sin fang [2009]

The Independent
San Francisco, CA
5 November 2009

I never was much for homework. It’s my home. Please keep your work out of it. Not an original sentiment, by any means, but one that has remained true for me since that very first assignment. This resentment, though, has not stopped me from consistently putting pressure on myself to listen to an opening band’s music before every show, to get an idea of what they’re all about, and help decide on an arrival time.

That said, it’s sadly fairly rare that I actually do set aside some listening time. The idea always seems to hold more allure than the practice. This time, though, it was different. It helped that Sin Fang Bous was travelling across the States with and opening for múm, their Icelandic compatriots and one of my favorite bands. There’s something very promising about such a connection between headliner and opener.

So there I was, the morning of the show, dutifully listening to Sin Fang Bous and reading up on their story. As it turned out, I was immediately drawn to their music, purchased and downloaded an album and listened to it five times through before the show. Homework indeed. And, I’ve gotta say, what a wonderful difference it makes to have familiarized yourself with an opener’s music, to bask in the glow of anticipation for a band you’ve only just discovered.

Sin Fang Bous is the solo project of Sindri Már Sigfússon, who is also a member of the Icelandic band Seabear. Sindri’s music shares quite a few similarities with múm’s: acoustic and electronic elements blended together to produce a kind of machine-driven organic folk. The differences between Sin Fang Bous and múm, however, are more revealing.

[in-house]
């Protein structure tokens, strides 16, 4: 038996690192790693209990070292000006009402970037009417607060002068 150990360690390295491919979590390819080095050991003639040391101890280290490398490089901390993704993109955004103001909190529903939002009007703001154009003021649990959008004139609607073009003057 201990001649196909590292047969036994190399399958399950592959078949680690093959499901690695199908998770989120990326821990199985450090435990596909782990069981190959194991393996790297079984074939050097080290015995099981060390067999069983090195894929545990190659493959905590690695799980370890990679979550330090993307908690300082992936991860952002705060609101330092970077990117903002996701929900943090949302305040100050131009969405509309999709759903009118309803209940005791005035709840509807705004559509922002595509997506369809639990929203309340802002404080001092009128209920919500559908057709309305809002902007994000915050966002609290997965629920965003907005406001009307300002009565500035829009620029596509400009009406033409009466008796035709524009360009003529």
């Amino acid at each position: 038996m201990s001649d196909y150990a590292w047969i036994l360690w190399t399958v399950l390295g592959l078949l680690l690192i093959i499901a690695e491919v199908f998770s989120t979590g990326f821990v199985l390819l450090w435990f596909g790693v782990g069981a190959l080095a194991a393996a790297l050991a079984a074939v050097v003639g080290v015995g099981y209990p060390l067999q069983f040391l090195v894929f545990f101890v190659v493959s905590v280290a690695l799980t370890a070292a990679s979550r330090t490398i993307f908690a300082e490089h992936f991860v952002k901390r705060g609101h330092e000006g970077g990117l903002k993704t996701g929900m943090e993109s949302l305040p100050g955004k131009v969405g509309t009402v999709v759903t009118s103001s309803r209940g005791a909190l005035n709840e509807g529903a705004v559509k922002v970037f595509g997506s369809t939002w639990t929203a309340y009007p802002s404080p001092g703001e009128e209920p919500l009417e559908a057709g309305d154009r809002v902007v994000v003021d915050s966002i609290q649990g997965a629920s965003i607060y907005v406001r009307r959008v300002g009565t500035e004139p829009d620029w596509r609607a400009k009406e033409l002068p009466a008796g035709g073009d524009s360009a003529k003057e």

Sindri’s scope and scale, despite being backed by a band, are significantly smaller and simpler. The sound, the music, the instrumentation – they’re all confined to a space far more intimate and staid. This is not to say that his music is straight-forward and unadventurous. From the very first song, Sindri demonstrated his interest in exploring the many possibilities of his own voice. He stood before three mics, each with its own unique filtered sound and distortion level, allowing him to travel between a wide spectrum of vocal perspectives within each song.

Ultimately, Sin Fang Bous can be accurately described as folk pop, but Sindri experiments enough with the notions of pop by playing with melodies and song structure. Traditional transitions and lyrical forms are often discarded in favor of sudden momentum shifts and crackling bursts of silence. At times, this departure can lead to a disjointed feeling that is not altogether unpleasant, but makes for a more challenging listen. It’s still warm and fuzzy, but filtered through the odd.

Here’s the part where I grow as a person and recognize that sometimes, homework isn’t all bad. At least on this particular occasion, it made damn well sure I wouldn’t miss a band that I very well might have otherwise. Thank you, homework. Thank you.